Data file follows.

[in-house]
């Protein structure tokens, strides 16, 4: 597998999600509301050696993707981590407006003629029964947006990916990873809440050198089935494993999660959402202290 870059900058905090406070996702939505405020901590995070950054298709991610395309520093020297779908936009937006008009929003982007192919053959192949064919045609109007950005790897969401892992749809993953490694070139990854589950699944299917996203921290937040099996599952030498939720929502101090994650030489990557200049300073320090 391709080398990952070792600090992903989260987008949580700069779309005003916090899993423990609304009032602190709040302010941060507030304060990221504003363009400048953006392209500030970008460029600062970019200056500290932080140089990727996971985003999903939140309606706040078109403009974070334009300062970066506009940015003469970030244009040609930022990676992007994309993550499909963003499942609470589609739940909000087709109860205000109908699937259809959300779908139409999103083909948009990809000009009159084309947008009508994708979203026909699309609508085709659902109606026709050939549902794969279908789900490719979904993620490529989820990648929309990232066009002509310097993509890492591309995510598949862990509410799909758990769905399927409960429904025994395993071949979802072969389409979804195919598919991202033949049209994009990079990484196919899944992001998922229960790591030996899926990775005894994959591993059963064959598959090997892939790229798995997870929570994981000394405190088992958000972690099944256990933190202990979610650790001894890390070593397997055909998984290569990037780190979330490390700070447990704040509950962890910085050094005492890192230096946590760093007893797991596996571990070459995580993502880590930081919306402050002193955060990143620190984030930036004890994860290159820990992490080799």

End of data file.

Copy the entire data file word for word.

[in-house]
């Protein structure tokens, strides 16, 4: 597998999600509301050696993707981590407006003629029964947006990916990873809440050198089935494993999660959402202290 870059900058905090406070996702939505405020901590995070950054298709991610395309520093020297779908936009937006008009929003982007192919053959192949064919045609109007950005790897969401892992749809993953490694070139990854589950699944299917996203921290937040099996599952030498939720929502101090994650030489990557200049300073320090 391709080398990952070792600090992903989260987008949580700069779309005003916090899993423990609304009032602190709040302010941060507030304060990221504003363009400048953006392209500030970008460029600062970019200056500290932080140089990727996971985003999903939140309606706040078109403009974070334009300062970066506009940015003469970030244009040609930022990676992007994309993550499909963003499942609470589609739940909000087709109860205000109908699937259809959300779908139409999103083909948009990809000009009159084309947008009508994708979203026909699309609508085709659902109606026709050939549902794969279908789900490719979904993620490529989820990648929309990232066009002509310097993509890492591309995510598949862990509410799909758990769905399927409960429904025994395993071949979802072969389409979804195919598919991202033949049209994009990079990484196919899944992001998922229960790591030996899926990775005894994959591993059963064959598959090997892939790229798995997870929570994981000394405190088992958000972690099944256990933190202990979610650790001894890390070593397997055909998984290569990037780190979330490390700070447990704040509950962890910085050094005492890192230096946590760093007893797991596996571990070459995580993502880590930081919306402050002193955060990143620190984030930036004890994860290159820990992490080799």